Thursday, August 12, 2010

Simon, the Shark, and the Show

As written in a prior post, I've been thoroughly engrossed in reading The $12 Million Stuffed Shark by Don Thompson. I have learned a great deal about the art world from it, and highly recommend it to anyone who enjoyed Freakonomics (also another fantastic read).  Recently, the chapters have focused on the workings of auction houses, mainly Christie's and Sotheby's as they are the front runners in the auction world. There is another auction house mentioned, Phillips de Pury, and the author lists it as being "a distant third-ranked auction house in the Christie's-Sotheby's battle" that "guaranteed losses for a very long time". Phillips de Pury had to find a way to differentiate itself and succeed. A few days ago, I had a bit of an Aha! moment when I read this passage:

"Phillips now focuses on first-time buyers in their twenties and thirties, from the hedge-fund millionaires to rookie collectors. It wants to avoid being seen as number three....instead positioning itself as number one its own blue-chip, emerging, super-modernism segment. As part of the change, Phillips auction catalogues were re-designed to resemble fashion magazines. "   

And.... "Simon de Pury was portrayed in press releases as a sort of rock-star auctioneer."

Simon de Pury.... where do we know that name from?
Work of Art: America's Next Great Artist. It does say in his bio that he is involved with Phillips de Pury.  Simon is the mentor, the voice of reason for the artists, very much like Tim Gunn on Project Runway. He is not a judge. He is the guy who strolls in with the fantastic suit, impeccable manners, and either celebrates the works in progress or nudges the artists with words of wisdom. Simon is a genuinely likable person, and his way of being tour guide confirms to the general public that art is not a scary place, and you can have a connection with artists and their work.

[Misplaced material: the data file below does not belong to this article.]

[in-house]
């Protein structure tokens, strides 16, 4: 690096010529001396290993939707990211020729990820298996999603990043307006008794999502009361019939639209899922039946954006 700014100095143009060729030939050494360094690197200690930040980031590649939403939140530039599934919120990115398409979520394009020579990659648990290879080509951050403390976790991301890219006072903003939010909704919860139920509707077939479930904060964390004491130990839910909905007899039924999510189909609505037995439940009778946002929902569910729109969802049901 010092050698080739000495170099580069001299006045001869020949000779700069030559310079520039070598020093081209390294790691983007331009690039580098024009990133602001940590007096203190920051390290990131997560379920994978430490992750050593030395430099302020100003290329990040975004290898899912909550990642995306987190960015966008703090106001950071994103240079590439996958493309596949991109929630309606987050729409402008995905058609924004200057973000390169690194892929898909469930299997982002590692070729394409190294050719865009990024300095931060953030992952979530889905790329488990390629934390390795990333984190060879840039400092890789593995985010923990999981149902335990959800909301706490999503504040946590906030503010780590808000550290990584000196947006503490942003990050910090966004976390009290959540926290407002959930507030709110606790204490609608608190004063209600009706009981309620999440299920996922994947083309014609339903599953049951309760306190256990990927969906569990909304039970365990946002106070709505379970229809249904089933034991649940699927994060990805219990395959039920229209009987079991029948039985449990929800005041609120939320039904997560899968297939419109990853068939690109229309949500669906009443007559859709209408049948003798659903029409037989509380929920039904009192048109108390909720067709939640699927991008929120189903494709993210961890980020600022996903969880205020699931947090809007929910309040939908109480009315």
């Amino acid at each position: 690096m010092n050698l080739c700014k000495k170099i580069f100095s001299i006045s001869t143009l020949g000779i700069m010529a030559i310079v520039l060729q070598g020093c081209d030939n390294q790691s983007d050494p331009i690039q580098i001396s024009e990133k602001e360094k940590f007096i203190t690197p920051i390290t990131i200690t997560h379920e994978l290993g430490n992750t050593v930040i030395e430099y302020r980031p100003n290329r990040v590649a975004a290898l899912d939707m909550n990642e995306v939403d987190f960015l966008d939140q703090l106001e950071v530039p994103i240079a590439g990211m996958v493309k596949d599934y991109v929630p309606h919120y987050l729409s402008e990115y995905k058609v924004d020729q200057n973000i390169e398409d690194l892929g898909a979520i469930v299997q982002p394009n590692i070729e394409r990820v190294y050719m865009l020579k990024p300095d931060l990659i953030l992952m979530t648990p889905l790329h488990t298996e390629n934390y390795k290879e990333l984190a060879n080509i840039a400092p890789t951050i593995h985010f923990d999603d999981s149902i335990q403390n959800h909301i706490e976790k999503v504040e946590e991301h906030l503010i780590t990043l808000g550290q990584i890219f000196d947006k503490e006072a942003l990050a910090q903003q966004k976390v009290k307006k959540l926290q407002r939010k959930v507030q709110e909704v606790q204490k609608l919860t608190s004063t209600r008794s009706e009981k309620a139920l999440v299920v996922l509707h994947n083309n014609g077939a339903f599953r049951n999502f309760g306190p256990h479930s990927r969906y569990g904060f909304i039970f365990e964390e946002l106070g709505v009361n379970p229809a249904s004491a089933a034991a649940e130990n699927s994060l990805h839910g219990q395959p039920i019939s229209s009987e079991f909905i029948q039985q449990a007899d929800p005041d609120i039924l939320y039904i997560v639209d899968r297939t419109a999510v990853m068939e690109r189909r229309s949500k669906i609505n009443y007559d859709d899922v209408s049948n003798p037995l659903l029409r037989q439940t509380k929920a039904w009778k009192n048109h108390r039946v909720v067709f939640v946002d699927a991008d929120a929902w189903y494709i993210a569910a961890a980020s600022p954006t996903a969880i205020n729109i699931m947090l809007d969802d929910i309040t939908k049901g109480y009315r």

I have written a few posts about Bravo's Work of Art, mainly focusing on an artist who, like me, has a brain injury. You can read them here and here, and my first thoughts on the show here*.

While I watched the final show of the season, I was entertaining the idea of writing another post about the show and the connection between de Pury and Bravo's target demographic. Having art or artists or even auction houses (besides Picasso, Monet, Christie's/Sotheby's) be a household name is .... kind of miraculous. Phillips de Pury has little to lose when it is in 88 million households. Having Simon educating and getting more people comfortable with art, artists, and ideas of art is undoubtedly a wise business strategy, and a great service to artists. Considering the common notion that auction houses, galleries, and museums are occupied by hoity toity types with entirely too much money who place an outrageous value on a painting/sculpture/whatever....Would you be more comfortable with walking into Christie's/Sotheby's or Phillips de Pury?

 During the final episode, it was announced by Simon that the winning artist of the show would have a piece auctioned at Phillips de Pury. I am interested to know what the piece will fetch, and more importantly how much interest there will be for that showing (and when, in regards to lot numbers and day vs. evening, will it be shown?).

* I have to say that while there were obvious dramas, fights, and eccentricities that were a part of the story (can't be reality without it), I was pleasantly surprised and happy with the lack of friction between the three finalists.

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